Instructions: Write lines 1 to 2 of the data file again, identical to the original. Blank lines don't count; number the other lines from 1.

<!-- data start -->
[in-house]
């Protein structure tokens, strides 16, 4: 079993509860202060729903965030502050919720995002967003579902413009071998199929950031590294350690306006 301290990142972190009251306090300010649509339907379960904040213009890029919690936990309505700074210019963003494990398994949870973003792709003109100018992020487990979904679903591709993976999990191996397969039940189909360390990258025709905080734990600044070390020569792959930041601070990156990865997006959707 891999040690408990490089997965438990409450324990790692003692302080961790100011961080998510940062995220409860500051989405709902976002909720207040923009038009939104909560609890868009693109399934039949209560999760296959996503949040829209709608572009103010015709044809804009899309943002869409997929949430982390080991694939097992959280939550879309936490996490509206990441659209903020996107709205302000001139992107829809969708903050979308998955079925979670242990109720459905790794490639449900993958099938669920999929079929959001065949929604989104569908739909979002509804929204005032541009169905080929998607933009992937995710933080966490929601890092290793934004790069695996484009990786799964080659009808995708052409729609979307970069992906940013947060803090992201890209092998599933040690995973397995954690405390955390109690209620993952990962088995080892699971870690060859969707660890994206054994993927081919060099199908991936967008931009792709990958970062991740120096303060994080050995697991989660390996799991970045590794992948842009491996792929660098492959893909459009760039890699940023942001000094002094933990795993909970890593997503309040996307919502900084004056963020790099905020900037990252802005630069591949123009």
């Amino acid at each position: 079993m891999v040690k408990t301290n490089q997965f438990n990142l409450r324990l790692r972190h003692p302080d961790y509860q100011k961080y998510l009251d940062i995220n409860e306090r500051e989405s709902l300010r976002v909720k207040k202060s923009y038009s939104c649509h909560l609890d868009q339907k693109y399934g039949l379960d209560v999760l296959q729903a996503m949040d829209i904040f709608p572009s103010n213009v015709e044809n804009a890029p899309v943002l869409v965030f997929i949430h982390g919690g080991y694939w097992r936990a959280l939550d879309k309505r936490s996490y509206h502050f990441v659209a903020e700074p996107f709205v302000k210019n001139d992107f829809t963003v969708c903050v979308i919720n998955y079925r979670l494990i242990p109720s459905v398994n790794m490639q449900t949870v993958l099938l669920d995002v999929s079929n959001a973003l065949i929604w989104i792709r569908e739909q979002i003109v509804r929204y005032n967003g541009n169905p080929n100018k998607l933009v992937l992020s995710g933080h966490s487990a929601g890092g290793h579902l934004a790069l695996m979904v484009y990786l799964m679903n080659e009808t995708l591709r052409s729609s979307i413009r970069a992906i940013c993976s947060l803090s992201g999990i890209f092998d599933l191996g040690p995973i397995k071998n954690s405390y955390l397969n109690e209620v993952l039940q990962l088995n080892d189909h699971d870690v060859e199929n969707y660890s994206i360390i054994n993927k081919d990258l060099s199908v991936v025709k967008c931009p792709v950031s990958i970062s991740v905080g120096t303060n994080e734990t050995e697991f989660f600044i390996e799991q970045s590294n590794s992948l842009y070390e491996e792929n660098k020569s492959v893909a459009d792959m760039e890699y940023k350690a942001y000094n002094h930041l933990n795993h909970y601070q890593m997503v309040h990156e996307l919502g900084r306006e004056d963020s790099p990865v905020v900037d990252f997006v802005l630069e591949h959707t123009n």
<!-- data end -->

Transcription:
[in-house]
């Protein structure tokens, strides 16, 4: 079993509860202060729903965030502050919720995002967003579902413009071998199929950031590294350690306006 301290990142972190009251306090300010649509339907379960904040213009890029919690936990309505700074210019963003494990398994949870973003792709003109100018992020487990979904679903591709993976999990191996397969039940189909360390990258025709905080734990600044070390020569792959930041601070990156990865997006959707 891999040690408990490089997965438990409450324990790692003692302080961790100011961080998510940062995220409860500051989405709902976002909720207040923009038009939104909560609890868009693109399934039949209560999760296959996503949040829209709608572009103010015709044809804009899309943002869409997929949430982390080991694939097992959280939550879309936490996490509206990441659209903020996107709205302000001139992107829809969708903050979308998955079925979670242990109720459905790794490639449900993958099938669920999929079929959001065949929604989104569908739909979002509804929204005032541009169905080929998607933009992937995710933080966490929601890092290793934004790069695996484009990786799964080659009808995708052409729609979307970069992906940013947060803090992201890209092998599933040690995973397995954690405390955390109690209620993952990962088995080892699971870690060859969707660890994206054994993927081919060099199908991936967008931009792709990958970062991740120096303060994080050995697991989660390996799991970045590794992948842009491996792929660098492959893909459009760039890699940023942001000094002094933990795993909970890593997503309040996307919502900084004056963020790099905020900037990252802005630069591949123009």